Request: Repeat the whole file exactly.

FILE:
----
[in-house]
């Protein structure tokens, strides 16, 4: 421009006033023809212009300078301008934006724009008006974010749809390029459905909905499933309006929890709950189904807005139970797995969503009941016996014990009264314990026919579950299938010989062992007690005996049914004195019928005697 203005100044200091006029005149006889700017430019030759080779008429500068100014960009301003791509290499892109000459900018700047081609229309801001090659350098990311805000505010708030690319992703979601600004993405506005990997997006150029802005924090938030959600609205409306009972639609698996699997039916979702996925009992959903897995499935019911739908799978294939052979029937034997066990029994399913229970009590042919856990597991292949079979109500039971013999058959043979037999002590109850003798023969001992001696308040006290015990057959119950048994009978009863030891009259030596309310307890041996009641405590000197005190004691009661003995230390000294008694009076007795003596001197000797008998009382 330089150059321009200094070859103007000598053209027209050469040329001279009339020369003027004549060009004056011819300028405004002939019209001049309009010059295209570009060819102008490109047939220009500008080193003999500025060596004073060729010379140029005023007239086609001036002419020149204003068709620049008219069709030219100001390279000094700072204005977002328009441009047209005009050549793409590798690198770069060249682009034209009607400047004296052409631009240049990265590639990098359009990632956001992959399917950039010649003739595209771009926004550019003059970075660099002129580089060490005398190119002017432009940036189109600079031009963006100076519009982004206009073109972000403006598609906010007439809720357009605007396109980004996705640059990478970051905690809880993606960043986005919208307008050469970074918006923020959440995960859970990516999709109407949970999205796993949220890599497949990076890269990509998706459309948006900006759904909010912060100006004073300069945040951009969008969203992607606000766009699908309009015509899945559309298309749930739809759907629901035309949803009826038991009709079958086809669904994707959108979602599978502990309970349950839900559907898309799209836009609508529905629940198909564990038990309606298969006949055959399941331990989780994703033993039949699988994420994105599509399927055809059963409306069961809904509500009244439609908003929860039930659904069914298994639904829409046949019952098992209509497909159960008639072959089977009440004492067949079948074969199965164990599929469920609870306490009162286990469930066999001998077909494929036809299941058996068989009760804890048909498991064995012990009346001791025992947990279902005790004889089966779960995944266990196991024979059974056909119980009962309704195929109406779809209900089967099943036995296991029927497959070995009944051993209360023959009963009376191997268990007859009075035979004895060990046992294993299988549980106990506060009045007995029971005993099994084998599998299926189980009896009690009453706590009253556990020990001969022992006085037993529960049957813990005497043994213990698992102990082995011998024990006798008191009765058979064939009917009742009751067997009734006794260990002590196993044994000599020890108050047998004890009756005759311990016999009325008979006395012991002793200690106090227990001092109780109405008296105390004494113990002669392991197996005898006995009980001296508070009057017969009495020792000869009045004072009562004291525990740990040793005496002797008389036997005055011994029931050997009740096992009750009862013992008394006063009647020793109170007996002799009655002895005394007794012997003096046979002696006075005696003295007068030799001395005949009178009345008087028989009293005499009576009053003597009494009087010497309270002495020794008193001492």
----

[in-house]
């Protein structure tokens, strides 16, 4: 421009006033023809212009300078301008934006724009008006974010749809390029459905909905499933309006929890709950189904807005139970797995969503009941016996014990009264314990026919579950299938010989062992007690005996049914004195019928005697 203005100044200091006029005149006889700017430019030759080779008429500068100014960009301003791509290499892109000459900018700047081609229309801001090659350098990311805000505010708030690319992703979601600004993405506005990997997006150029802005924090938030959600609205409306009972639609698996699997039916979702996925009992959903897995499935019911739908799978294939052979029937034997066990029994399913229970009590042919856990597991292949079979109500039971013999058959043979037999002590109850003798023969001992001696308040006290015990057959119950048994009978009863030891009259030596309310307890041996009641405590000197005190004691009661003995230390000294008694009076007795003596001197000797008998009382 330089150059321009200094070859103007000598053209027209050469040329001279009339020369003027004549060009004056011819300028405004002939019209001049309009010059295209570009060819102008490109047939220009500008080193003999500025060596004073060729010379140029005023007239086609001036002419020149204003068709620049008219069709030219100001390279000094700072204005977002328009441009047209005009050549793409590798690198770069060249682009034209009607400047004296052409631009240049990265590639990098359009990632956001992959399917950039010649003739595209771009926004550019003059970075660099002129580089060490005398190119002017432009940036189109600079031009963006100076519009982004206009073109972000403006598609906010007439809720357009605007396109980004996705640059990478970051905690809880993606960043986005919208307008050469970074918006923020959440995960859970990516999709109407949970999205796993949220890599497949990076890269990509998706459309948006900006759904909010912060100006004073300069945040951009969008969203992607606000766009699908309009015509899945559309298309749930739809759907629901035309949803009826038991009709079958086809669904994707959108979602599978502990309970349950839900559907898309799209836009609508529905629940198909564990038990309606298969006949055959399941331990989780994703033993039949699988994420994105599509399927055809059963409306069961809904509500009244439609908003929860039930659904069914298994639904829409046949019952098992209509497909159960008639072959089977009440004492067949079948074969199965164990599929469920609870306490009162286990469930066999001998077909494929036809299941058996068989009760804890048909498991064995012990009346001791025992947990279902005790004889089966779960995944266990196991024979059974056909119980009962309704195929109406779809209900089967099943036995296991029927497959070995009944051993209360023959009963009376191997268990007859009075035979004895060990046992294993299988549980106990506060009045007995029971005993099994084998599998299926189980009896009690009453706590009253556990020990001969022992006085037993529960049957813990005497043994213990698992102990082995011998024990006798008191009765058979064939009917009742009751067997009734006794260990002590196993044994000599020890108050047998004890009756005759311990016999009325008979006395012991002793200690106090227990001092109780109405008296105390004494113990002669392991197996005898006995009980001296508070009057017969009495020792000869009045004072009562004291525990740990040793005496002797008389036997005055011994029931050997009740096992009750009862013992008394006063009647020793109170007996002799009655002895005394007794012997003096046979002696006075005696003295007068030799001395005949009178009345008087028989009293005499009576009053003597009494009087010497309270002495020794008193001492």